UPDATE, August 18: Federal Judge David Nye granted an injunction to halt HB500, the Idaho law that banned transgender student athletes from competing.
Lawyers for plaintiff Lindsay Hecox from the American Civil Liberties Union shared Judge Nye’s ruling online:
“The Court recognizes that this decision is likely to be controversial. While the citizens of Idaho are likely to either vehemently oppose, or fervently support, the Act, the Constitution must always prevail. It is the Court’s role—as part of the third branch of government—to interpret the law. At this juncture, that means looking at the Act, as enacted by the Idaho Legislature, and determining if it may violate the Constitution. In making this determination, it is not just the constitutional rights of transgender girls and women athletes at issue but, as explained above, the constitutional rights of every girl and woman athlete in Idaho. Because the Court finds Plaintiffs are likely to succeed in establishing the Act is unconstitutional as currently written, it must issue a preliminary injunction at this time pending trial on the merits.”
Click here to read Judge Nye’s decision.
This is a developing story. We’ll have more information on outsports.com
ORIGINAL STORY: A federal judge in Boise, Idaho, has not yet delivered on his promise to determine by August 10 what happens to a controversial new law in that state that bans trans girls and women from competing with cisgender female athletes.
It’s known as HB500 by its opponents, and The Fairness in Women’s Sports Act by its supporters. Since late July its fate has been in the hands of U.S. District Judge David Nye.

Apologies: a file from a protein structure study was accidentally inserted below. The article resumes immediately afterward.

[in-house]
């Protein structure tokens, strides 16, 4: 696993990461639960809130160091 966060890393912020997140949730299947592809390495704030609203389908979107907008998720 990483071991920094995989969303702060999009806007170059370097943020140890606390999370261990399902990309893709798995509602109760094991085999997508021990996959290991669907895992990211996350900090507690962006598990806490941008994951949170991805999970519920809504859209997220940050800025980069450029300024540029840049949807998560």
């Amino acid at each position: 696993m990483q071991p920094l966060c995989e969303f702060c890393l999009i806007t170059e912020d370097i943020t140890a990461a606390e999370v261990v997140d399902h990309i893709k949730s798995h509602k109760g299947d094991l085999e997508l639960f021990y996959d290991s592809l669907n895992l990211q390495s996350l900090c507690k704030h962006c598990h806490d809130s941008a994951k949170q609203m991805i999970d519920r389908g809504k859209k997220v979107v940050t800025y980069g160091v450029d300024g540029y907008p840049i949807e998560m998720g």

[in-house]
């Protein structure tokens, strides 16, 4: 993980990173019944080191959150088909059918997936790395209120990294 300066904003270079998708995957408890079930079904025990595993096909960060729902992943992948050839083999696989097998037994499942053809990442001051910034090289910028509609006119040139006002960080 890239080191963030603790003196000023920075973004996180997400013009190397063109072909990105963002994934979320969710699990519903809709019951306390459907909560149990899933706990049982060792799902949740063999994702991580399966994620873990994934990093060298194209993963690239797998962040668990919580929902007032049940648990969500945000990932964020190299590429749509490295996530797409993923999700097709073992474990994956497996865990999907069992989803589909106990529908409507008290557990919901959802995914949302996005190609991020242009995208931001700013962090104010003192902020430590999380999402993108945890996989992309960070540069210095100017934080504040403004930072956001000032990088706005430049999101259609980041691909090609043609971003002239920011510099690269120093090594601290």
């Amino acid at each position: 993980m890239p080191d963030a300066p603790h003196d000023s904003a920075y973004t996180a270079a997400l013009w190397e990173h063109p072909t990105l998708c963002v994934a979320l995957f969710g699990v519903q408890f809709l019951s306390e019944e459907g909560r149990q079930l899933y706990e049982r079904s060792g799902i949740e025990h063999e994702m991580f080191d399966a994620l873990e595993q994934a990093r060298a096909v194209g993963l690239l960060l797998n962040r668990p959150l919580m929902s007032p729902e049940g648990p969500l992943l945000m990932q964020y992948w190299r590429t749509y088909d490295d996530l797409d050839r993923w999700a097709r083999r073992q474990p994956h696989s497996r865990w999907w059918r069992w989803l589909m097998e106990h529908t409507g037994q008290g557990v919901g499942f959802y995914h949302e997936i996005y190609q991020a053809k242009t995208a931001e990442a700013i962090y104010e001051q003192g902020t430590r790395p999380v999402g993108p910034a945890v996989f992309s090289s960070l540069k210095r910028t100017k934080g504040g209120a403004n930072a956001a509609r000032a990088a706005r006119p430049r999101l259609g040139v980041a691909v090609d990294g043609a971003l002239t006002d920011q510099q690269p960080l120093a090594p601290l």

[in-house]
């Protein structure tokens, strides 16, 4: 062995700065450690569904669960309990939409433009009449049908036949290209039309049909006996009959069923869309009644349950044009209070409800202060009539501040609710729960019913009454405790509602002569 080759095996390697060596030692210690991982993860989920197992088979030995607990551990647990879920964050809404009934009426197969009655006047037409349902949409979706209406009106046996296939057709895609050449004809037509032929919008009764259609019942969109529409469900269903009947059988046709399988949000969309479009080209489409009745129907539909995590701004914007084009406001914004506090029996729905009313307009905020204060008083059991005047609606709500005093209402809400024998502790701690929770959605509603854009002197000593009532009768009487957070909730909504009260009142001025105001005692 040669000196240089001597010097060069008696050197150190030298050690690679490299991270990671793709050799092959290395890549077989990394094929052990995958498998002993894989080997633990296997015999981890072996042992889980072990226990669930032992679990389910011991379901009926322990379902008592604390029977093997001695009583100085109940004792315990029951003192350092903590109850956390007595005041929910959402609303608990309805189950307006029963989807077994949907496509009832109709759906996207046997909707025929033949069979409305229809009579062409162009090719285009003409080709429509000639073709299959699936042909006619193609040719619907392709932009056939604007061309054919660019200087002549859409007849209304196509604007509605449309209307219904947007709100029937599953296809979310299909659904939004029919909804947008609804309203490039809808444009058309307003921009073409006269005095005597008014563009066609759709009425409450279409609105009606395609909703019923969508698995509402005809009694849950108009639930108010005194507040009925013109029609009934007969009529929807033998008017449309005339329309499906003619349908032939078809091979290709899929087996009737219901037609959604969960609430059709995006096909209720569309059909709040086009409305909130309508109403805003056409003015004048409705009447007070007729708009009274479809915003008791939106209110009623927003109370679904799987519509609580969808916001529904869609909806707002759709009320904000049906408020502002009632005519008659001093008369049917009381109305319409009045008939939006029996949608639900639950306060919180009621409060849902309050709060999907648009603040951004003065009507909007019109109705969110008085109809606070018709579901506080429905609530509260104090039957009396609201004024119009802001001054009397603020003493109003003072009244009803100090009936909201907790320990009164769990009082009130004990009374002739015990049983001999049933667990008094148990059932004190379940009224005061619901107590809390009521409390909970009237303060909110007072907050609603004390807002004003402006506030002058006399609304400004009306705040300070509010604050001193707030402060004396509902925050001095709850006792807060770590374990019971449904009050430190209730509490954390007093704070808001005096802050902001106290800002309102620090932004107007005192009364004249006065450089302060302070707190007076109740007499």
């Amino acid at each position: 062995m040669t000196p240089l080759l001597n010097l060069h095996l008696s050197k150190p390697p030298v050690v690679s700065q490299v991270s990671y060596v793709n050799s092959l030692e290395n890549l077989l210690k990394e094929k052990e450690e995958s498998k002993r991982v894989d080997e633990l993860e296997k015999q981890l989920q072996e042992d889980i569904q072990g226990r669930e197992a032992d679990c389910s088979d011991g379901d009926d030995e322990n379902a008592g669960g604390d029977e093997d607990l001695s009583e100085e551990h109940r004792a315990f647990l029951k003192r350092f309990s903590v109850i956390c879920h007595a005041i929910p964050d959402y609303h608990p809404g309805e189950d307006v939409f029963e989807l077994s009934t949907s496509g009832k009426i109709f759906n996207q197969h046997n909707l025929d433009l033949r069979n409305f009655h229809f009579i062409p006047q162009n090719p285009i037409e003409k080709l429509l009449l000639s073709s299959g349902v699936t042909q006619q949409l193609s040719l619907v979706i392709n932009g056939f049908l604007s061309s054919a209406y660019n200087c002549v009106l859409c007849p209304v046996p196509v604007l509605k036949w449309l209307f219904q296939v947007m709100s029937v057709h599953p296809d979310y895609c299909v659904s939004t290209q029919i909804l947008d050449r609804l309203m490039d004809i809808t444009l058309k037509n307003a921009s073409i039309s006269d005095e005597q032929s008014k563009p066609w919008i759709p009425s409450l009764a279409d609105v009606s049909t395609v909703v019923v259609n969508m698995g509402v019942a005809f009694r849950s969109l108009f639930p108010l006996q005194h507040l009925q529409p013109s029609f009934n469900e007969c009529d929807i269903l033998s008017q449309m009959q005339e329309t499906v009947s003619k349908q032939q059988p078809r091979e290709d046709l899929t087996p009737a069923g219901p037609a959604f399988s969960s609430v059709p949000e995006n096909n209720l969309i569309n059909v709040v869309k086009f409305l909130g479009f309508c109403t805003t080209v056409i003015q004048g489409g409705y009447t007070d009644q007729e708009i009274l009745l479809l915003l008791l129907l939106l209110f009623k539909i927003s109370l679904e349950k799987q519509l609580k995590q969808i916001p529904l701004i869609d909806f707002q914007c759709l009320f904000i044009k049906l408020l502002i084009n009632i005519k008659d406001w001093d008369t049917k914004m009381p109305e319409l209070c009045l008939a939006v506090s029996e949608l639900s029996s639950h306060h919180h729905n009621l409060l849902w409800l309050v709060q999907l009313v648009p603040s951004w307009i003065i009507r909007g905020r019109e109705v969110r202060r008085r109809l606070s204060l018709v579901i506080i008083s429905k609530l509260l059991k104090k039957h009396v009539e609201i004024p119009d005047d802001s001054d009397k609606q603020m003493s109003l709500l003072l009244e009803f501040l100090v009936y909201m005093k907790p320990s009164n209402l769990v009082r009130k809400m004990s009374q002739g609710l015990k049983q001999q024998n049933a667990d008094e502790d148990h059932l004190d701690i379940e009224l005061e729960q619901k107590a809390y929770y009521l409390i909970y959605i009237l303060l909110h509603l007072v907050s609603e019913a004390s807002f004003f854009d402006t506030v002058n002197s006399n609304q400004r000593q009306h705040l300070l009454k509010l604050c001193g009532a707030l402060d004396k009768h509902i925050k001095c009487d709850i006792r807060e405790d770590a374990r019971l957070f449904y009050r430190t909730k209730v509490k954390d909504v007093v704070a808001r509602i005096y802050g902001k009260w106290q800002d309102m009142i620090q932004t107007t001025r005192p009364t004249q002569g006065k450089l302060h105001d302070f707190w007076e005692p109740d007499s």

Judge Nye first sat on the bench on August 1, 2017, after having been nominated by both President Barack Obama in April 2016, and then by President Donald Trump. His nomination was stalled in the Republican-controlled U.S. Senate for unknown reasons.
On July 22, Nye announced that he would decide by today whether to grant an injunction filed by opponents of the law, or to dismiss their lawsuit, as attorneys for the state have requested.
It also happened to be the day athletes participating in fall sports at Idaho high schools were to begin their preseason practices, but according to an attorney for the American Civil Liberties Union, at least one public high school district — Boise — has postponed that one week. The ACLU notified Judge Nye of that decision, and that may be one explanation for the delay in the judge’s ruling.
Allowing the lawsuit to be proceed and approving an injunction would mean trans athletes like Lindsey Hecox would be permitted to compete on the cross country team at Boise State University next month, and other fall sports. Hecox is a plaintiff in the case and is represented by an ACLU-led coalition.
The attorneys representing the state of Idaho are working with the Alliance Defending Freedom — a Christian law firm labeled an extremist hate group by the Southern Poverty Law Center. They cited both legal precedent and federal support for the law as reasons to dismiss the lawsuit. Such federal support includes the actions by the Trump Administration and U.S. Attorney General William Barr and the Dept. of Justice.
Either way, the judge’s decision could have a wide impact, from deliberations by the NCAA Board of Governors who are considering a boycott of Idaho next March, to Connecticut, where another federal lawsuit over trans student athletes is proceeding and the governor is considering next steps in the face of threatened cuts to federal education aid, because Connecticut has allowed trans girls and women to compete in scholastic sports since 2013.
This is a developing story, so bookmark this page. We’ll update the story after a decision is announced.